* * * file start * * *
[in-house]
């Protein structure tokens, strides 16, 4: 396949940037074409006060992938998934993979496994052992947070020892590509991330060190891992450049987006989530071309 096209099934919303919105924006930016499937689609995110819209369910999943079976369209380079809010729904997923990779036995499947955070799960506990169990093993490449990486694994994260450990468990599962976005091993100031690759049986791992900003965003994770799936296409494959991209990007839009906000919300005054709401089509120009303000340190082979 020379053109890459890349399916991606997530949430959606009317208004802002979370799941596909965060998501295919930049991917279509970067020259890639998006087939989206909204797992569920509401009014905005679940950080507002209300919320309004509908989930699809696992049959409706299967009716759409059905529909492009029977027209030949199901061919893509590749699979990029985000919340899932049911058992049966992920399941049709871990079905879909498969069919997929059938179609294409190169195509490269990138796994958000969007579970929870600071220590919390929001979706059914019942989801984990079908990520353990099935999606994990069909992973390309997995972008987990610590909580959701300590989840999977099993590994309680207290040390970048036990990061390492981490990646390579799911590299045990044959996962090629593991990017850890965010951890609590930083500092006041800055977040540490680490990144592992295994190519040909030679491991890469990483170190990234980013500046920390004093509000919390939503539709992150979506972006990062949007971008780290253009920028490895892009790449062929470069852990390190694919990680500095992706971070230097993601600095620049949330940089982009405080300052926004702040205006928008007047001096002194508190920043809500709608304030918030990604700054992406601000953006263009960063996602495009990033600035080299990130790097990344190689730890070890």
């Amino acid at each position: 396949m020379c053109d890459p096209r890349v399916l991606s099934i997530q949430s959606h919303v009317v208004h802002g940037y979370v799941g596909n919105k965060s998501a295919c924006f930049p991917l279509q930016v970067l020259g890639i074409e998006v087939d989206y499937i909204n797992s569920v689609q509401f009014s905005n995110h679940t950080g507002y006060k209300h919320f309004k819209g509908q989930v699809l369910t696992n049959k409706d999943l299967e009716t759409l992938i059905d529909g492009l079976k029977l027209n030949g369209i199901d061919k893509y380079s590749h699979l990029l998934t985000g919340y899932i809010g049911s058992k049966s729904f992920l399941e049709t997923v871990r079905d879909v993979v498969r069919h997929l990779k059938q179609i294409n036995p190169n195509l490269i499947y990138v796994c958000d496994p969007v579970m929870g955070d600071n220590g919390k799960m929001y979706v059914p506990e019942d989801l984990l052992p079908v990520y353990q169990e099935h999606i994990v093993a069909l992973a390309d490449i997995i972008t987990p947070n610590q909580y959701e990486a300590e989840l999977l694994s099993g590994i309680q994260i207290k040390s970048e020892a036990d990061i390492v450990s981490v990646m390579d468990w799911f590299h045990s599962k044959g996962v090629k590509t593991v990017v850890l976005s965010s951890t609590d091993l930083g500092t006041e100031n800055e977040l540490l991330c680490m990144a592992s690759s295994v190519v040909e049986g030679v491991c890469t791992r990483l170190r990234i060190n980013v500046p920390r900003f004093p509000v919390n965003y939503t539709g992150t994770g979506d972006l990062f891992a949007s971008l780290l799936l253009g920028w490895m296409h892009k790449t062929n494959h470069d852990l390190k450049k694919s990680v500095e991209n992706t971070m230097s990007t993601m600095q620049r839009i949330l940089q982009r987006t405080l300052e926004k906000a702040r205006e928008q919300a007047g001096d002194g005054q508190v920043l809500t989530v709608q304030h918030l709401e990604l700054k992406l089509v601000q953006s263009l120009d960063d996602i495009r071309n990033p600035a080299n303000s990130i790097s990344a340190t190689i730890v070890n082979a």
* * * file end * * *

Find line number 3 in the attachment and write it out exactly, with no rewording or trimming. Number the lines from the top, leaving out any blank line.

């Amino acid at each position: 396949m020379c053109d890459p096209r890349v399916l991606s099934i997530q949430s959606h919303v009317v208004h802002g940037y979370v799941g596909n919105k965060s998501a295919c924006f930049p991917l279509q930016v970067l020259g890639i074409e998006v087939d989206y499937i909204n797992s569920v689609q509401f009014s905005n995110h679940t950080g507002y006060k209300h919320f309004k819209g509908q989930v699809l369910t696992n049959k409706d999943l299967e009716t759409l992938i059905d529909g492009l079976k029977l027209n030949g369209i199901d061919k893509y380079s590749h699979l990029l998934t985000g919340y899932i809010g049911s058992k049966s729904f992920l399941e049709t997923v871990r079905d879909v993979v498969r069919h997929l990779k059938q179609i294409n036995p190169n195509l490269i499947y990138v796994c958000d496994p969007v579970m929870g955070d600071n220590g919390k799960m929001y979706v059914p506990e019942d989801l984990l052992p079908v990520y353990q169990e099935h999606i994990v093993a069909l992973a390309d490449i997995i972008t987990p947070n610590q909580y959701e990486a300590e989840l999977l694994s099993g590994i309680q994260i207290k040390s970048e020892a036990d990061i390492v450990s981490v990646m390579d468990w799911f590299h045990s599962k044959g996962v090629k590509t593991v990017v850890l976005s965010s951890t609590d091993l930083g500092t006041e100031n800055e977040l540490l991330c680490m990144a592992s690759s295994v190519v040909e049986g030679v491991c890469t791992r990483l170190r990234i060190n980013v500046p920390r900003f004093p509000v919390n965003y939503t539709g992150t994770g979506d972006l990062f891992a949007s971008l780290l799936l253009g920028w490895m296409h892009k790449t062929n494959h470069d852990l390190k450049k694919s990680v500095e991209n992706t971070m230097s990007t993601m600095q620049r839009i949330l940089q982009r987006t405080l300052e926004k906000a702040r205006e928008q919300a007047g001096d002194g005054q508190v920043l809500t989530v709608q304030h918030l709401e990604l700054k992406l089509v601000q953006s263009l120009d960063d996602i495009r071309n990033p600035a080299n303000s990130i790097s990344a340190t190689i730890v070890n082979a």